The Winds of Yesterday – Chapter 20

It’s one thing to hear that an apartment building burned to the ground. That’s the usual way a bad fire is described. Standing before the ashes of Mulwin’s apartment though I saw just what it took to make that description a reality.

Fari’s post-cognition spell used the echoes of power that remained in the building’s ashes to call forth a vision of its destruction. Across the four lane road, I saw the pile of black rubble spin back up into the sky and resume its shape as a block-wide home for hundreds of people.

The fire that consumed it didn’t start gradually. Whatever elemental was summoned into the building was too big for the structure to contain. Its flames burst out from every window as the interior rooms became fuel for the beast.

The suppression spells triggered the instant the fire began, but that meant they were an instant too late to save the inhabitants. Even with their support structure crumbling beneath them, the protective spells tried to fight the elemental. That saved the surrounding buildings. It bought time for the Zawalla fire brigade to arrive and contain the ancillary damage caused by the massive fire. What the spells did not do though was banish the fire elemental itself.

Lost in the grip of Fari’s spell, I gazed up at the towering monster of flame that raged in the confines of the crumbling apartments and tried to imagine how the fire brigade had managed to smother the blaze. The scene played out further, following their arrival, and I saw their efforts fail with every spell they cast. The elemental was too much for them.

The last of the suppression spells failed and the flame monster surged outwards, consuming the outer walls of the apartments. It turned its titanic maw towards the apartment building behind me and I saw it loom over my head, crossing the street and blotting out the sky in a curtain of greedy fire.

And then it was gone.

Banished by its summoner.

All that was left were ashes, dust and the choking scents of smoke and loss.

Fari’s spell faded and the past fell away from my eyes. The smell of the flames remained though.

“On the bright side, I think there’s enough echoes left that I’ll be able to setup a good link to the fire elemental.” Fari said. She didn’t sound any more pleased with the prospect than I was.

“So we get to ask that thing one question and then we have to fight it or it will run amuck?” I asked.

“Yes.” Fari confirmed.

“Do you think we can do this?” I asked.

“Yes.” she said, though she didn’t sound quite as certain about that.

I breathed in the heavy odor of char and weighed the risks. The fire elemental’s destructive power was undeniable. If we failed, hundreds of people would pay the price. If we didn’t try though Red Robes would finish his work and put his plans into effect. He had murdered hundreds in the last few hours and the war he promoted had claimed a thousand times as many victims as that. The numbers made for a compelling case but I couldn’t balance out lives by looking only at how many of them were on each side of an equation.

If I was going to risk the lives of the people around me, I had to ask myself a lot of questions. Could I keep them safe? What would I be willing to sacrifice to protect them? Was there a better way?

It’s amazing how often people forget to ask that last question. In this case though, if there was a better way I couldn’t see it and Fari, who was a lot smarter than I was, couldn’t see it either. That didn’t mean one wasn’t there, just that both of us had failed to find it in the time we had available. I thought about it that way to force myself to stay open to the possibility of a different approach while accepting that the path I’d chosen was the best I could do.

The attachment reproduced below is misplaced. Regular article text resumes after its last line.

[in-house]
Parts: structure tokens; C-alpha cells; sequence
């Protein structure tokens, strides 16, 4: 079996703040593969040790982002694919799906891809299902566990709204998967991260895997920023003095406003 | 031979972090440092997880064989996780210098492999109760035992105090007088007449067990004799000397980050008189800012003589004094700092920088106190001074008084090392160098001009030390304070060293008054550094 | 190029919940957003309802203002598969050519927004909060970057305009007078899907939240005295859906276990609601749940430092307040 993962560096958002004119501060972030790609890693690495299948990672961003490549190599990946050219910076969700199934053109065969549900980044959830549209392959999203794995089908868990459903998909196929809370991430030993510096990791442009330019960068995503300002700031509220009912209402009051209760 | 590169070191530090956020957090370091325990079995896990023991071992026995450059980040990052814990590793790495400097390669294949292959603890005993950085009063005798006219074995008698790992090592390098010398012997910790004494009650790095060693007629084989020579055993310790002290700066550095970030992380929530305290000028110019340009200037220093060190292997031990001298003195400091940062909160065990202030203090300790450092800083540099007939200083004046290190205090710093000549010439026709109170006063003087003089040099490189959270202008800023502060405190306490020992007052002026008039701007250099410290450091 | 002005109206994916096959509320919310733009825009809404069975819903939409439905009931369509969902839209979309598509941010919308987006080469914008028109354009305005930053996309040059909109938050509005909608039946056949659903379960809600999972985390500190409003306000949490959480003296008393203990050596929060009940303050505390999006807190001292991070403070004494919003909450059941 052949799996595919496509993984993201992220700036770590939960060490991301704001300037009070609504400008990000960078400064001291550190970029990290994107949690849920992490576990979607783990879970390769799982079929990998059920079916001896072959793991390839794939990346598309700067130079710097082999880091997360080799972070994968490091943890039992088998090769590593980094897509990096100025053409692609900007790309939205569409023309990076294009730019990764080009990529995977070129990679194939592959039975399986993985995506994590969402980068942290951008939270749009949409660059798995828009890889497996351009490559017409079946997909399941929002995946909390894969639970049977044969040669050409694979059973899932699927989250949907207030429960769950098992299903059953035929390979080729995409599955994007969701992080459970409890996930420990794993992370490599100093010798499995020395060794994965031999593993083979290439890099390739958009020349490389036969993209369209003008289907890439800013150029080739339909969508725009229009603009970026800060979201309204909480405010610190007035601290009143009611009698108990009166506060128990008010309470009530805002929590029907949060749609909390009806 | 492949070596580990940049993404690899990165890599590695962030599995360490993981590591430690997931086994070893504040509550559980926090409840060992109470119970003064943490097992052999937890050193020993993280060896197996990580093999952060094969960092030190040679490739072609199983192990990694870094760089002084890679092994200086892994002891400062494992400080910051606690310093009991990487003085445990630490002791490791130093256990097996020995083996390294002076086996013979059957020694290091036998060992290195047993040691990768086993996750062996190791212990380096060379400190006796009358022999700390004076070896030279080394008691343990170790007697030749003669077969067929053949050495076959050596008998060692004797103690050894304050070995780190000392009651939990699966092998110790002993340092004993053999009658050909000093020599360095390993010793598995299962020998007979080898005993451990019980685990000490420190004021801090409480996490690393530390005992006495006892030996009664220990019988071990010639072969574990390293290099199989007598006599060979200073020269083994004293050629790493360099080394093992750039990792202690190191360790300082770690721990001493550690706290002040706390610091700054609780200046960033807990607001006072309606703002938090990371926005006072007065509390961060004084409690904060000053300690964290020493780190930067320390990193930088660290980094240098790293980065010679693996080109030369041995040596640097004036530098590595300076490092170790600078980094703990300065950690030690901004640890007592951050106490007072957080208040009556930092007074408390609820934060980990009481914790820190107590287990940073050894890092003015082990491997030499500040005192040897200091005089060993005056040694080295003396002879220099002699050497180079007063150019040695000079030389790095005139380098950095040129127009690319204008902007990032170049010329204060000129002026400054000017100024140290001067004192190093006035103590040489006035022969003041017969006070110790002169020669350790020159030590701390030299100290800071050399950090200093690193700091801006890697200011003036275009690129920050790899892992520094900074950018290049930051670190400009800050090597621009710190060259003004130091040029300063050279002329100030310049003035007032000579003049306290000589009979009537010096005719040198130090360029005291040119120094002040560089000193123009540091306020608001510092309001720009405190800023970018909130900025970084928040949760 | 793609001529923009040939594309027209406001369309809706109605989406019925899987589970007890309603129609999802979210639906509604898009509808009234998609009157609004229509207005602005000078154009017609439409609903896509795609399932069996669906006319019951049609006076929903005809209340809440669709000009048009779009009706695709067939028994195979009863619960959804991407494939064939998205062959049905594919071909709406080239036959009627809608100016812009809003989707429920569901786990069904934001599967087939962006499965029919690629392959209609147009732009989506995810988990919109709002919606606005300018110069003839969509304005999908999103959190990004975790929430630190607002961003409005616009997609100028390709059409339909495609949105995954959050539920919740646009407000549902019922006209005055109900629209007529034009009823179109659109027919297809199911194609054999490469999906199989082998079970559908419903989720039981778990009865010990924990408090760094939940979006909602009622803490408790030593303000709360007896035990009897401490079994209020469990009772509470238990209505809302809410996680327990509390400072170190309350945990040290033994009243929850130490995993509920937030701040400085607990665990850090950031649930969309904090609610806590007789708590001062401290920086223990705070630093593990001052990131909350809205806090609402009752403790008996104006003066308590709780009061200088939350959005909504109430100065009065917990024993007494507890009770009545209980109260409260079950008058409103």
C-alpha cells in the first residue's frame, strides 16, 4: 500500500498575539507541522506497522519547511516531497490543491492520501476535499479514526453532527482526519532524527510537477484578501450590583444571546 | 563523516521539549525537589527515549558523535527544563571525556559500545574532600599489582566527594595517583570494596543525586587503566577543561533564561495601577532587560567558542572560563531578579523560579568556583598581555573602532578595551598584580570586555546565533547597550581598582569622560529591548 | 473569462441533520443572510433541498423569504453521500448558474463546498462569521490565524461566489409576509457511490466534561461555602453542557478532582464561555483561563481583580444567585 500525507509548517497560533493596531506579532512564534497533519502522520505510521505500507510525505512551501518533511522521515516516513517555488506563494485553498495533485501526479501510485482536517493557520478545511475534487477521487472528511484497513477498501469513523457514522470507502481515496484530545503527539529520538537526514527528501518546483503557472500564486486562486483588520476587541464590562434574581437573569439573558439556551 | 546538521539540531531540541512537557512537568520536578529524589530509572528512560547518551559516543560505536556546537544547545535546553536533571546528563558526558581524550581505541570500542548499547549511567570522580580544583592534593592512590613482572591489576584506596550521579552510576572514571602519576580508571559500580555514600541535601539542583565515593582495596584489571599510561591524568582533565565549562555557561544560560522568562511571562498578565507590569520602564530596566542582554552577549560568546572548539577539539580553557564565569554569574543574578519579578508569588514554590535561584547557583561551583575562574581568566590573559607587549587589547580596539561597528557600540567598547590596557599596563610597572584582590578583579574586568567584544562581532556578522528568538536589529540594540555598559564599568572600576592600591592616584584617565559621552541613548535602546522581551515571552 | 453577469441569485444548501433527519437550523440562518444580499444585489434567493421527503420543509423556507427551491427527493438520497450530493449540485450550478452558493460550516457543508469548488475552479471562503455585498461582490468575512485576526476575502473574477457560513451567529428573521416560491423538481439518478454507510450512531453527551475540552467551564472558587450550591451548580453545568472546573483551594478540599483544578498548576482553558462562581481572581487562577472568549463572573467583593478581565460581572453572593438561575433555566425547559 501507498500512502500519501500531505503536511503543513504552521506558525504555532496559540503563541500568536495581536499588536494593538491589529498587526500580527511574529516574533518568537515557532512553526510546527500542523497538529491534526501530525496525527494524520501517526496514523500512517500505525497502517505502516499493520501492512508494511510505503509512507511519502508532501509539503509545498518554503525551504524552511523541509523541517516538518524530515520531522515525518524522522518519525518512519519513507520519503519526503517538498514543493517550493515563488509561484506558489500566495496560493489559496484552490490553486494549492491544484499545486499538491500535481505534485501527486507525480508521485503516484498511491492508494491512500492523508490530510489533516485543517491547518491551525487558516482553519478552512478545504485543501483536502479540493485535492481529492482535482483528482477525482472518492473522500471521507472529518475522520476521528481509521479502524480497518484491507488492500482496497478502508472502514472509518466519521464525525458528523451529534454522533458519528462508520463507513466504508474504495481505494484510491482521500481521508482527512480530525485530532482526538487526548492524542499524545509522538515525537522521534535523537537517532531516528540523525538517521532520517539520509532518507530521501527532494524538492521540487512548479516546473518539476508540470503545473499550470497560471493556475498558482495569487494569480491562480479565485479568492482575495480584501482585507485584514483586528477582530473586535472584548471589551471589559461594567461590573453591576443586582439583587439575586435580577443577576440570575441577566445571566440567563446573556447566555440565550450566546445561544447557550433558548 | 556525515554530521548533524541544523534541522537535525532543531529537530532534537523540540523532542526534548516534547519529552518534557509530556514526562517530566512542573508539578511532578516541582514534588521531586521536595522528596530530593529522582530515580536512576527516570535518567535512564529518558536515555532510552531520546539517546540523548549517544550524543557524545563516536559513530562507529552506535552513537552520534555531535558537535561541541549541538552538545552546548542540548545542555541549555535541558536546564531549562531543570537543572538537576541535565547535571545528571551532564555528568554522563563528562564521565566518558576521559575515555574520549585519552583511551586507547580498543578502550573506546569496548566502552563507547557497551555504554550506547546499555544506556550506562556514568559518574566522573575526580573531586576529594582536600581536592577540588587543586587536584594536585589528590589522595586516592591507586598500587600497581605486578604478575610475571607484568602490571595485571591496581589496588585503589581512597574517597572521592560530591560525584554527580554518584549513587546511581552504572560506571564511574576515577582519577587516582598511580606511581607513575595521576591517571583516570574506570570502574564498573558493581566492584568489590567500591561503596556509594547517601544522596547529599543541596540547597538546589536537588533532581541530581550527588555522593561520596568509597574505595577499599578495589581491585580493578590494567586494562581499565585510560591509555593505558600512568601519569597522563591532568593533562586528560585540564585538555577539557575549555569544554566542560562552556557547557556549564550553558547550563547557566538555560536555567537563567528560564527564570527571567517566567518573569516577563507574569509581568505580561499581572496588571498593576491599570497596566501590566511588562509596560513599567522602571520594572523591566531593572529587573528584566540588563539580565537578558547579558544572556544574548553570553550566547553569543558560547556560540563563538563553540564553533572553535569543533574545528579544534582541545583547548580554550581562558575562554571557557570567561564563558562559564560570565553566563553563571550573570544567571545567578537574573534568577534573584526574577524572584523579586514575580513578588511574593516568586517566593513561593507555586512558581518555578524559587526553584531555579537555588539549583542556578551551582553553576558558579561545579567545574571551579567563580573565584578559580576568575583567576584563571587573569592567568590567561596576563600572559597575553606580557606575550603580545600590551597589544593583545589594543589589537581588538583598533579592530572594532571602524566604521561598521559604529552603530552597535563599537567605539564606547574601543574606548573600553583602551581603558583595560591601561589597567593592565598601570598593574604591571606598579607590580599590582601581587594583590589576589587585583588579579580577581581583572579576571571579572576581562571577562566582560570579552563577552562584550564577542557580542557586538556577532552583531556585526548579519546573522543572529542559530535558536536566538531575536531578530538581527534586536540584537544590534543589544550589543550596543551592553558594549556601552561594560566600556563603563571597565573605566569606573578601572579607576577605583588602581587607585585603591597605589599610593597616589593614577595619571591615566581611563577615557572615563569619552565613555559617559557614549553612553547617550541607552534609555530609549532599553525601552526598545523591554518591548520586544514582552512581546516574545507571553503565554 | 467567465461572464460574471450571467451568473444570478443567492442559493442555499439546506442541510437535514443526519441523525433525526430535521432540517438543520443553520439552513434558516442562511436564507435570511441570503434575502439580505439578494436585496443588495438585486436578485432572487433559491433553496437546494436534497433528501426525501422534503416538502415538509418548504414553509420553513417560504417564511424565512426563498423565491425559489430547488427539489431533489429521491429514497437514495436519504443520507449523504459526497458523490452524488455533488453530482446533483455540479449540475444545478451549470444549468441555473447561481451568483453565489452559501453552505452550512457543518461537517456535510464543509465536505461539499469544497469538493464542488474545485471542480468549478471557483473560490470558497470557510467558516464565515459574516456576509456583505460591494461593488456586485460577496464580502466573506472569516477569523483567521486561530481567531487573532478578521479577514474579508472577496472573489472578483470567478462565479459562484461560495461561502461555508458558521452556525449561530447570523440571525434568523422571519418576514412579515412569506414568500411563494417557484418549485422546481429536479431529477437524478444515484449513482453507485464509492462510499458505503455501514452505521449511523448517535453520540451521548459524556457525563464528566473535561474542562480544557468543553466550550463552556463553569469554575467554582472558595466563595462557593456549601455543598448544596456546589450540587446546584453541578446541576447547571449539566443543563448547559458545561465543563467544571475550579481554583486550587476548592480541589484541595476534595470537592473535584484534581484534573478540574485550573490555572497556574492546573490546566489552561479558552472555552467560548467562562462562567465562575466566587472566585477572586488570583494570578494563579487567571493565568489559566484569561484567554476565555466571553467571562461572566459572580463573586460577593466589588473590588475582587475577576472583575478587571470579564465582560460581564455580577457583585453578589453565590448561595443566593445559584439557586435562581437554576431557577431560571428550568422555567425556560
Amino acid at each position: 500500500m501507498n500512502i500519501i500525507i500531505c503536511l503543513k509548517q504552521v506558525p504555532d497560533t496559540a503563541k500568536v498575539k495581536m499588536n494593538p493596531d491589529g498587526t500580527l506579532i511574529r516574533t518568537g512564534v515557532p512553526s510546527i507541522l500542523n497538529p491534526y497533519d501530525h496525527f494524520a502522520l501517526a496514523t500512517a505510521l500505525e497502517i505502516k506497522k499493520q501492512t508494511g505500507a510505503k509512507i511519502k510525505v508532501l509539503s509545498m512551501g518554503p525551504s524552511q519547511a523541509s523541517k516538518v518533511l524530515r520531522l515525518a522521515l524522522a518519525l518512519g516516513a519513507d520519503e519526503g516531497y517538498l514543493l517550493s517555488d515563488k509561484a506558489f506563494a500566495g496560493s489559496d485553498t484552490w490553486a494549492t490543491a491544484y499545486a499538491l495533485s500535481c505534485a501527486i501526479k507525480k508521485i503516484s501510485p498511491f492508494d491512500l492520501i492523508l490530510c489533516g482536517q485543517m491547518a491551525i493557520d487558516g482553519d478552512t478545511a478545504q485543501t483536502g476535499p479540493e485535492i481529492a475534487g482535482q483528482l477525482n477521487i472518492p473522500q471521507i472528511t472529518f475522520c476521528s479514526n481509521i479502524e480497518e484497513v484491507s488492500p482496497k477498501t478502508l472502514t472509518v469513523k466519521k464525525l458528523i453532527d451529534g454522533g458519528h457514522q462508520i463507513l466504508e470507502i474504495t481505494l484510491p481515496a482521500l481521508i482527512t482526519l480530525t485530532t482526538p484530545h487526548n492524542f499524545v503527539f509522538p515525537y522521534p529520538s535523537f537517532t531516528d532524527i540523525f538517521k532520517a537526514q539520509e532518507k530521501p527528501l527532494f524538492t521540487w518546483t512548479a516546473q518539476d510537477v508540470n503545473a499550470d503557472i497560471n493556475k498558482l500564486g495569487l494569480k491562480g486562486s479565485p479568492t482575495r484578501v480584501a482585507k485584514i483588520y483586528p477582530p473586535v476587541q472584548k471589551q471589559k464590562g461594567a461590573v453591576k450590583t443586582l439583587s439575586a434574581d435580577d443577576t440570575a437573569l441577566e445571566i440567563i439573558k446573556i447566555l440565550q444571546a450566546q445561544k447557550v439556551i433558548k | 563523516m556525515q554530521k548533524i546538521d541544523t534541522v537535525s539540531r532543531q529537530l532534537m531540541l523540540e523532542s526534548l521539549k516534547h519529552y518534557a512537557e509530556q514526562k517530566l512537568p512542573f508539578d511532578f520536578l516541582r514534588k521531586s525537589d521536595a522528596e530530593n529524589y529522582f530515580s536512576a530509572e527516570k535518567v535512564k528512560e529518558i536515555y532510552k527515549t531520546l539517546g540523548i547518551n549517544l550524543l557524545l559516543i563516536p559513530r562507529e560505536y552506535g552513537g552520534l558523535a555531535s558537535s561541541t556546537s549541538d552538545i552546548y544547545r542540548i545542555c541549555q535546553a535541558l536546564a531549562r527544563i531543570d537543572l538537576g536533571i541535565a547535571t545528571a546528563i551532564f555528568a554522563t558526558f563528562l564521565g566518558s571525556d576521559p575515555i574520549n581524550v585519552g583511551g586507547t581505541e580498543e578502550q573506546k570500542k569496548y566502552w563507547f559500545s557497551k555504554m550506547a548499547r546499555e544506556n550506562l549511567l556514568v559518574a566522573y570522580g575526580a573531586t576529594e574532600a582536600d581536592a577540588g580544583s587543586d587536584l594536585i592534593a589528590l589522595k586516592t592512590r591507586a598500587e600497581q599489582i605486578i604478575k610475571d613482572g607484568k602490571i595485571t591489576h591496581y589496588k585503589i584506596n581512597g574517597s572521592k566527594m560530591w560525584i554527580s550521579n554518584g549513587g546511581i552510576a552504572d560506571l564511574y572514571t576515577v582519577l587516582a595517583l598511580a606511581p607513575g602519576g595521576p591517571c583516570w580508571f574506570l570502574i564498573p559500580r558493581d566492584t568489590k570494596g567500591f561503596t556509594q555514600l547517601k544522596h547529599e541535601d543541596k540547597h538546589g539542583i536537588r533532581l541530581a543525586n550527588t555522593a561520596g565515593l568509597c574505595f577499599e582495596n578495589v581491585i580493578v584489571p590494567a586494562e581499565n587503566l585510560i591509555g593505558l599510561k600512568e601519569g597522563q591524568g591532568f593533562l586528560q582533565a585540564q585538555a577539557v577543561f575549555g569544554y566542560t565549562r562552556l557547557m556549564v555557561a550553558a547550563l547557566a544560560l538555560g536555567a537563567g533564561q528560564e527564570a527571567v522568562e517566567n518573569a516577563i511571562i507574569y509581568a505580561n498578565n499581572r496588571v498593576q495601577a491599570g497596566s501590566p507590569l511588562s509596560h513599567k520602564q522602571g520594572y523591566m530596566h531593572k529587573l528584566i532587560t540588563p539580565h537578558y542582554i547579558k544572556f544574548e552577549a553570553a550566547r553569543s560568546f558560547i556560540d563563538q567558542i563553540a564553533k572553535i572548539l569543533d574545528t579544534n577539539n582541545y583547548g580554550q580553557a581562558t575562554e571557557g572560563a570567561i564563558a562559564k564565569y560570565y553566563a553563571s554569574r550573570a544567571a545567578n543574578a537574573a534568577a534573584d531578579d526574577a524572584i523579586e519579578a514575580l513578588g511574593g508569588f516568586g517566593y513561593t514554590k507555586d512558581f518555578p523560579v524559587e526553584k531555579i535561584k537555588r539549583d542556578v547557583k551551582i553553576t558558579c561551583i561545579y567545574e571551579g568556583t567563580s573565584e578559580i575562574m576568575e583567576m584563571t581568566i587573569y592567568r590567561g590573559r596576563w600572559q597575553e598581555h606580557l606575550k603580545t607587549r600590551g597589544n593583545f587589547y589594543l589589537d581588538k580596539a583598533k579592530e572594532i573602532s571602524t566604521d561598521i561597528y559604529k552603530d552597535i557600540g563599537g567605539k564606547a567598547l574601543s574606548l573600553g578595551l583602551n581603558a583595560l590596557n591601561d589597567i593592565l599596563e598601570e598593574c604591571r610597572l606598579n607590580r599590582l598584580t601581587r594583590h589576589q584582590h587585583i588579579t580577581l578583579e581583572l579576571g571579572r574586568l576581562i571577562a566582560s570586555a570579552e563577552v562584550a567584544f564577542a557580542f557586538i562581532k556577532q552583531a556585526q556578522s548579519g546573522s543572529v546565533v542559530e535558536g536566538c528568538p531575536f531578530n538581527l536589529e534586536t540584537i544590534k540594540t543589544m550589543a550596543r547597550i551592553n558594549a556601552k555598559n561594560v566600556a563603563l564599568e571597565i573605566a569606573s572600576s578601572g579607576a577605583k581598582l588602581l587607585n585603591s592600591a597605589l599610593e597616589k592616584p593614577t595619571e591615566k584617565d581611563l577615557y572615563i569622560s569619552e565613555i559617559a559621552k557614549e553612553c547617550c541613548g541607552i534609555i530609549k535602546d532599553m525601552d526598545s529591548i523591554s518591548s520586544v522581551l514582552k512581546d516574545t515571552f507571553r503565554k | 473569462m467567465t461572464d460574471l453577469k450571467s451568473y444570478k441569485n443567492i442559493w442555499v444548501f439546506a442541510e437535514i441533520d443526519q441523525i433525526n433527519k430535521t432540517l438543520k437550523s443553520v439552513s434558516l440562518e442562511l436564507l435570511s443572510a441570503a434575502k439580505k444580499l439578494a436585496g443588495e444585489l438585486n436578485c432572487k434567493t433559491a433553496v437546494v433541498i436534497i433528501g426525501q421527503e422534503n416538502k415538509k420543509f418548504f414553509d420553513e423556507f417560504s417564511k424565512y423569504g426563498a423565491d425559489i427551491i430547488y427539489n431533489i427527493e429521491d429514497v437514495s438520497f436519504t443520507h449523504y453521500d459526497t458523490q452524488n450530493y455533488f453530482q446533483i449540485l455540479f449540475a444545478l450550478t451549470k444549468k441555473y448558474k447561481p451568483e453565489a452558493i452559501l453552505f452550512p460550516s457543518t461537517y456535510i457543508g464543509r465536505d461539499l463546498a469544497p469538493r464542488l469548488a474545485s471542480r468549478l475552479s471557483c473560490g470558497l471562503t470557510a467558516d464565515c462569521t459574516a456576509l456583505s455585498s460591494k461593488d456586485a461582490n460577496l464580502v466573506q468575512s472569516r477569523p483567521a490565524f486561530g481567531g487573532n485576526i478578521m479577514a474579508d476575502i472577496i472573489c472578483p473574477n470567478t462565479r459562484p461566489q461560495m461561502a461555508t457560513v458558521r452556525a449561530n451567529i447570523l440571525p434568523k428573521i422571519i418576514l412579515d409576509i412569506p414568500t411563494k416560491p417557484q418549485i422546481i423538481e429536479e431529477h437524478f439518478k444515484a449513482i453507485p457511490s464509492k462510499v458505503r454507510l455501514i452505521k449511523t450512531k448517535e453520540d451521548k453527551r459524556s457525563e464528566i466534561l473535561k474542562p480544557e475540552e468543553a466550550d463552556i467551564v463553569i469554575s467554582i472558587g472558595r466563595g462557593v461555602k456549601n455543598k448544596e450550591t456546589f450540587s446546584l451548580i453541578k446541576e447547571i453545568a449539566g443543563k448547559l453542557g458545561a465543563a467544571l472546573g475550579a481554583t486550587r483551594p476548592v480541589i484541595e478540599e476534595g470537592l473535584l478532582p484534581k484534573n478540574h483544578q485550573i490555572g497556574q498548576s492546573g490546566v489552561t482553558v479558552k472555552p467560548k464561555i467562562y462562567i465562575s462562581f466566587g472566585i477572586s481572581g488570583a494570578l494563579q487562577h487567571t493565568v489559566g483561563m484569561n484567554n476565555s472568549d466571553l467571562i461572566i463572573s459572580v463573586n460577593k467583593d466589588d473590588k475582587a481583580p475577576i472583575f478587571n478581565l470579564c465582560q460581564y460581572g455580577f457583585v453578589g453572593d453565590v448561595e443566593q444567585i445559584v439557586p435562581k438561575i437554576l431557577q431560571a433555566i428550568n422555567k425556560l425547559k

I knew I might not be able to keep the people around us safe, but the only way to get to Red Robes was to take a gamble and at least this one put the primary exposure to danger on me. I’d sacrifice my safety before I sacrificed any one else’s. If I failed, it wouldn’t help the people of Zawalla that I burned up first, but at least our plan ensured I would fight for them as hard as I could.

“Tell me what I need to do.” I said.

“We’ll need to start at the center of the building, where the fire elemental was first called.” Fari said.

Sneaking past the cordon lines the fire brigade left up wasn’t difficult. The excitement of the fire had fallen away a few hours after the elemental was banished. It was dark and late and people wanted to get back to sleep. Even in the face of a tragedy like this, life went on.

“You’ll be the one calling the elemental back.” Fari said. “I need you to pull in the threads of Energetic anima that remain from it.”

“I’m guessing I can’t just flood the area with Void anima though right?” I said.

“Yeah, you’ll need to be gentle, like you’re pulling on a spider’s web. We’re trying to draw the elemental back by threads that are barely connected to it anymore.” Fari said.

“Might as well get started then before it shakes them off.” I said.

I breathed out slowly to push my fear and doubt away. The cloak of invisibility around me dropped away as I did. I needed all of my concentration for the task at hand. Maintaining an extra spell on top of that would guarantee failure.

Fari talked of the remaining slivers of the elemental as threads, so I focused my mind on that image. I reached out with my Void anima and tried to shape it into thin tendrils that could wrap around the bits of fading Energetic anima and bring it back to me without destroying it. It was hard. My usual spell casting mode was to throw out buckets of Void anima and patch up any holes in the spell with buckets more of the stuff. This felt more like sewing, a skill the Sisters of Waters Grace had tried to teach me many times at the orphanage without the barest hint of success on any occasion.

I found the first strand of the elemental anima in a still hot bit of melt that had melted in the fire. Pulling the anima out of the metal was easy. Too easy. I felt Fari try to help me ease back on the force I exerted but it was too late. The anima snapped loose from the metal and vanished into the Void before I could pull it into myself.